Pagano, Susan Smith, et al. "Exploring the Physiological Condition of Migratory Songbirds Near Lake Ontario: New Insights from Gut Microbiota." 137th Annual Meeting of the American Ornithological Society. American Ornithological Society. Anchorage, AK. 26 Jun. 2019. Conference Presentation.
Pagano, Susan Smith. "Native Berries for Migratory Birds." Native Plants in the Landscape Conference. Bowman's Hill Wildlife Preserve. Millersville, PA. 8 Jun. 2018. Keynote Speech.
Pagano, Susan Smith and Calvin Carrington. "Stopover Physiology of Migratory Songbirds Near the South Shore of Lake Ontario." International Ornithological Congress 2018. IOC. Vancouver, BC, Canada. 21 Aug. 2018. Conference Presentation.
Pagano, Susan Smith. "Can Invasive Fruits be Nutritional Traps." Northeast Natural History Conference. Eagle Hill Institute. Burlington, VT. 14 Apr. 2018. Conference Presentation.

Currently Teaching

BIOL-212
3 Credits
This course provides a synthesis of the ecological, behavioral, anatomical, and physiological characteristics of vertebrates in an evolutionary context.
BIOL-295
1 - 4 Credits
This course is a faculty-directed student project or research involving laboratory work, computer modeling, or theoretical calculations that could be considered of an original nature. The level of study is appropriate for students in their first three years of study.
BIOL-298
1 - 4 Credits
This course is a faculty-directed tutorial of appropriate topics that are not part of the formal curriculum. The level of study is appropriate for student in their first three years of study.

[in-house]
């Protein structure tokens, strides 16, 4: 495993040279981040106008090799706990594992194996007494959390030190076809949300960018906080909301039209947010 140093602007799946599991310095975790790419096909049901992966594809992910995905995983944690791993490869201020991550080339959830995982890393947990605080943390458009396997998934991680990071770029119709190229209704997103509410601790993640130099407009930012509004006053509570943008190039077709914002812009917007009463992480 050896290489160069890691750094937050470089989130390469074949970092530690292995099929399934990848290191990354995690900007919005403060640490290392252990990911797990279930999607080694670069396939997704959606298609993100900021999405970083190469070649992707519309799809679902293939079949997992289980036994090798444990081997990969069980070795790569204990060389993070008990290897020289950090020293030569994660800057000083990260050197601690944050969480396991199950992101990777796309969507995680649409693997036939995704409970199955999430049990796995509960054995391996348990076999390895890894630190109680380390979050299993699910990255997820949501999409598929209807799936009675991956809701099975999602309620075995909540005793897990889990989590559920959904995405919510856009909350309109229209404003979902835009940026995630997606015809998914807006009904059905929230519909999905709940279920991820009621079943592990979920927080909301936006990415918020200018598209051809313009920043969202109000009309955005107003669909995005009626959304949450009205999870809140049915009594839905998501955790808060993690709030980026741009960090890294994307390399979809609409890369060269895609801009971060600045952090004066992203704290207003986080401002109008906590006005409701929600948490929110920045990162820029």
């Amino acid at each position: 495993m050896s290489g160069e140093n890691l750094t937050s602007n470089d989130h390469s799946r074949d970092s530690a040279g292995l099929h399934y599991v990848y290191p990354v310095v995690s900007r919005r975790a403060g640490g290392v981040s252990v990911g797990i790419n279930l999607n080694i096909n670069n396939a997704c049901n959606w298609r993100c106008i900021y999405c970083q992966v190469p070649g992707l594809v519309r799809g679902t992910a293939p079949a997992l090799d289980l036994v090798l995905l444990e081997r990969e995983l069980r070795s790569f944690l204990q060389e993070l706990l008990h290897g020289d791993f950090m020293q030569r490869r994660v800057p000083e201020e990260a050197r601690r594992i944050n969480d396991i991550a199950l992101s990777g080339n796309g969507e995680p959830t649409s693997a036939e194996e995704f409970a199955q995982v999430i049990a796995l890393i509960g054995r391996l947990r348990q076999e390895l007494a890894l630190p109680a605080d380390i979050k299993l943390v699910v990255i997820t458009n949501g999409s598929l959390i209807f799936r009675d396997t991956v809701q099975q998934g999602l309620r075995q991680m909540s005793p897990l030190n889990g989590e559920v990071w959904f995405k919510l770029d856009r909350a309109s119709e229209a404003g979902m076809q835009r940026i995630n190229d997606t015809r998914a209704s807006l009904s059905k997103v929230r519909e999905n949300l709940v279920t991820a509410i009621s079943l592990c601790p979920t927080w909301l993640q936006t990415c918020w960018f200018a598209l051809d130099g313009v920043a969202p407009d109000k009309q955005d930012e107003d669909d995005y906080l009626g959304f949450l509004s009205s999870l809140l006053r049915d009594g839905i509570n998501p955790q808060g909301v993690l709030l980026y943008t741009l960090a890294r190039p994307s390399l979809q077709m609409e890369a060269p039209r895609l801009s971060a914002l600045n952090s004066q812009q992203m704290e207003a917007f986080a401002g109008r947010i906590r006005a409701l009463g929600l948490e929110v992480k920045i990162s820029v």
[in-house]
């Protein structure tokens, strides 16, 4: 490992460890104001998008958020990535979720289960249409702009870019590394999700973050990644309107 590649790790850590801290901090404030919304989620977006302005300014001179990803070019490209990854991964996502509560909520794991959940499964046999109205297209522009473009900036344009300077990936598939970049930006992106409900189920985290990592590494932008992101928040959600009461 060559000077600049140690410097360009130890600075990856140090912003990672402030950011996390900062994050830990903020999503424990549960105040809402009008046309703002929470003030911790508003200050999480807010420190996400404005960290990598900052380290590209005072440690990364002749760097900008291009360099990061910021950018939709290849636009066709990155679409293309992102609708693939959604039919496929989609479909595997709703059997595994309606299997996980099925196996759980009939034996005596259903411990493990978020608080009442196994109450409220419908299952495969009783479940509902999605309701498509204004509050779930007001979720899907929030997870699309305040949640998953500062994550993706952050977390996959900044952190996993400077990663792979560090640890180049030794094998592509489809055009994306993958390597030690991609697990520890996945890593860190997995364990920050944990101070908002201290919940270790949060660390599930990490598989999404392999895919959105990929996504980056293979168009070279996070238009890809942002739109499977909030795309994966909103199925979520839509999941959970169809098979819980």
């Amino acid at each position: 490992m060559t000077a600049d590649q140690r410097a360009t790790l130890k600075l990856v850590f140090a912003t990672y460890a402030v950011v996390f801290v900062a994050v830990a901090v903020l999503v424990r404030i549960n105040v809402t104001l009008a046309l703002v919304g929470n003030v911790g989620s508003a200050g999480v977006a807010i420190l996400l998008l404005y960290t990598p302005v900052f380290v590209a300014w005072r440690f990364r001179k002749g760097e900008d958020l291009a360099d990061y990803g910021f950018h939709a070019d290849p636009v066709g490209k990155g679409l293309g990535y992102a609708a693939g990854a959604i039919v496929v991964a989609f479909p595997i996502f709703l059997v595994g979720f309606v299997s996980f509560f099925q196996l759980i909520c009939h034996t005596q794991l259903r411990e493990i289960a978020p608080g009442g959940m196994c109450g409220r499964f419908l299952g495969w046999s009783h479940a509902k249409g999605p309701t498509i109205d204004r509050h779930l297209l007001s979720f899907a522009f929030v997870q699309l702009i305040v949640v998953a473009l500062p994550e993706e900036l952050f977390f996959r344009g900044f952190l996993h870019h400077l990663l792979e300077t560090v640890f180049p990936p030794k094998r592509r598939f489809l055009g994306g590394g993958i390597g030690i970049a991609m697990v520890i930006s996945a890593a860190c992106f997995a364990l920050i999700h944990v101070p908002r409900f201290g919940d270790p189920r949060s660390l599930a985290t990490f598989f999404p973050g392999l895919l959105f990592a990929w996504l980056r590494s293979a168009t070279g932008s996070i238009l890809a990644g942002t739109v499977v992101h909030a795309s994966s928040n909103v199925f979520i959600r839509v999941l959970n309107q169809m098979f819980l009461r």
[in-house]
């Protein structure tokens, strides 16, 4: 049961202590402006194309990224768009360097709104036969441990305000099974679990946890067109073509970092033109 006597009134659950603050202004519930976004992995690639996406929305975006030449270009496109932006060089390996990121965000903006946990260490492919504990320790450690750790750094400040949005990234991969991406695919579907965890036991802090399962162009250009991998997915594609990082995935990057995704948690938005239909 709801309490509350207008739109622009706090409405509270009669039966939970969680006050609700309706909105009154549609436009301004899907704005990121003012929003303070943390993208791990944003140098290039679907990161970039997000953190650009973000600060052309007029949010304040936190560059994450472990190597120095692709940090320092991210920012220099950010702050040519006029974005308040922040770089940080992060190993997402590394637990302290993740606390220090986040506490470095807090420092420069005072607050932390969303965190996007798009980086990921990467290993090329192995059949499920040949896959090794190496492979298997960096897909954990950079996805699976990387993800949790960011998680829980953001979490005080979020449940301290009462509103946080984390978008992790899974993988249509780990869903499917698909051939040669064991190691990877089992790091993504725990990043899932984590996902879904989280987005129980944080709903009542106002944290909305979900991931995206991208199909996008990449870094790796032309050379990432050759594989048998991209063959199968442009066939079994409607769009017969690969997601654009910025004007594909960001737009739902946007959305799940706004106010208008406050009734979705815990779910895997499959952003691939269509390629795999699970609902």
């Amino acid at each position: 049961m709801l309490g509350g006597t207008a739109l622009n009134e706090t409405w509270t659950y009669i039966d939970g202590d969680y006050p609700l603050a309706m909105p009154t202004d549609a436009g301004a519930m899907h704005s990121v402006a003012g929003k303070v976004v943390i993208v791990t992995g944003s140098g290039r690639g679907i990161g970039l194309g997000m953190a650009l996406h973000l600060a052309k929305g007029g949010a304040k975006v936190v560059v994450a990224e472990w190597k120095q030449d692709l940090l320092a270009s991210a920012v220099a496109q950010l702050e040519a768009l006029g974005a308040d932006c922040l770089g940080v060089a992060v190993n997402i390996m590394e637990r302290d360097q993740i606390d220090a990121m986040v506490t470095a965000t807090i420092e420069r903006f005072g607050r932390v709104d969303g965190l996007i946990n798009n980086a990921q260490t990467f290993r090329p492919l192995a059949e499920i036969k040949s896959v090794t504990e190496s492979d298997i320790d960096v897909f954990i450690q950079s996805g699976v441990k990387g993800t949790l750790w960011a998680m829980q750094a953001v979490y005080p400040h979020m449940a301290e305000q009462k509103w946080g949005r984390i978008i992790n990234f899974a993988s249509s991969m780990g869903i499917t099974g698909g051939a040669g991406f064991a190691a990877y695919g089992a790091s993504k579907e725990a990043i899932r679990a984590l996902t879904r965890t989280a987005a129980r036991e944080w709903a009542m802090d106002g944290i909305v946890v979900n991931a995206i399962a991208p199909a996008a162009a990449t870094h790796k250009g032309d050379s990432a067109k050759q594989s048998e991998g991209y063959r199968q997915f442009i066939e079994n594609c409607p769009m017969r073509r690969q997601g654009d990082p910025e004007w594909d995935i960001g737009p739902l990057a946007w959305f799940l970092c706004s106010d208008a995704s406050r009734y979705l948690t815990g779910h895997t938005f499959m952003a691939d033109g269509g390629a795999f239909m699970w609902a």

BIOL-301
1 - 4 Credits
This course allows students to assist in a class or laboratory for which they have previously earned credit. The student will assist the instructor in the operation of the course. Assistance by the student may include fielding questions, helping in workshops, and assisting in review sessions. In the case of labs, students may also be asked to help with supervising safety practices, waste manifestation, and instrumentation.
BIOL-313
4 Credits
This course is a comparative study of fundamental physiological mechanisms. It covers a broad range of organisms studied from the standpoint of evolution of functional systems, the mechanisms and morphological variations that exist to deal with functional problems posed by the environment, and the special mechanisms used to cope with extreme environments.
BIOL-414
3 Credits
Students will explore applied topics in companion, agriculture, and wildlife animal nutrition. Emphasis will be placed on an overview of nutrient classes and methods of nutrient analysis, biological nutrient requirements, comparative digestive strategies, and specialized adaptations of animal taxa with different feeding strategies. Class discussions will focus on reading and interpretation of primary literature and investigating applied nutritional research questions.
BIOL-444
3 Credits